First-Year Residential Experience (FYRE)

At PSU we recognize that classroom learning is just part of the picture, along with extracurricular and co-curricular activities, internships, and community involvement. Now we’ve reimagined our Residential Life Program to create a new and exciting First-Year Residential Experience (FYRE) that enriches student engagement and the transition to PSU.

Similar programs are found at some of the nation’s top colleges and universities, and FYRE will be a foundational program of our Integrated Clusters learning model. We are pleased to launch FYRE for the 2018-2019 year!

Classes typically represent only one-third of a student’s time on campus; FYRE adds important value to the other two-thirds with special programs, increased access to faculty and University services, and experiences that help students find their personal path at PSU.

“It’s simple: the needs of first-year students are different than those of returning students, so we’re meeting these needs in an innovative way that brings the services to them.” – Amanda Grazioso, Director of Residential Life

It all starts during June Orientation, when new students pick one of the several “Wicked Problems” that will be tackled in First-Year Seminar. Students will be organized in residence halls based on these choices, which will foster many opportunities for shared exploration, group project work, and developing ties with peers who are both like-minded (because they chose to study the same “Wicked Problem”) and “other-minded” (because they may be taking a much different course of study). Students will get to know their group during Panther Days.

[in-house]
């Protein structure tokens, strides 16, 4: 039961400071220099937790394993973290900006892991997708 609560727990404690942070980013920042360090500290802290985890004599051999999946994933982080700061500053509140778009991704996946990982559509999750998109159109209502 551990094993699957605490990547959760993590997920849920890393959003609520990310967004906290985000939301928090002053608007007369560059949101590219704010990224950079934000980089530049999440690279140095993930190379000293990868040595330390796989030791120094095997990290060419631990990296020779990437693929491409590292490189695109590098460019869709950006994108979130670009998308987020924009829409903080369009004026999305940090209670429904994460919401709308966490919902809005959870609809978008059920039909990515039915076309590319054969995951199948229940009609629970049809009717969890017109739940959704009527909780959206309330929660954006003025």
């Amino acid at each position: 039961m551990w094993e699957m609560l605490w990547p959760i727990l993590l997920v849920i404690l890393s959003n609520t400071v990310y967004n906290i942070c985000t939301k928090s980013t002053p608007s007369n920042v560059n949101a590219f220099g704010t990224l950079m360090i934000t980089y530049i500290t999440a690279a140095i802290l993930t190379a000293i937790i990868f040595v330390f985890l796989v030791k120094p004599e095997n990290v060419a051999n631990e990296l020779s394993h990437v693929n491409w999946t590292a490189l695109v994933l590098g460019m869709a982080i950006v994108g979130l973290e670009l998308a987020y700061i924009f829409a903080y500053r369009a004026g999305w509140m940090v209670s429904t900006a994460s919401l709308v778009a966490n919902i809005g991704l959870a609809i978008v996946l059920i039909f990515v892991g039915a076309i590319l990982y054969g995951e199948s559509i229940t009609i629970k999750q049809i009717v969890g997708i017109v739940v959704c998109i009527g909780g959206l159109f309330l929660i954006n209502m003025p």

FYRE is part of the ongoing improvement and modernization of residence halls, staff training in the latest best practices, and innovative programs that encourage new students to make their marks in their chosen academic disciplines, in our clubs and galleries, and on our playing fields and stages—wherever their interests take them.

FYRE benefits first-year students by:

  1. having them live together in traditional-style halls (Belknap, Blair, Geneva Smith, Grafton, Mary Lyon, Pemigewasset) to support social and community development;
  2. introducing campus resources and instilling Habits of Mind that help them achieve academically;
  3. fostering new and different perspectives that support skill development required for future success;
  4. involving alumni and community members who share career advice and wisdom;
  5. providing a great start to college for all students including transfer and commuting students, who will be invited to group activities.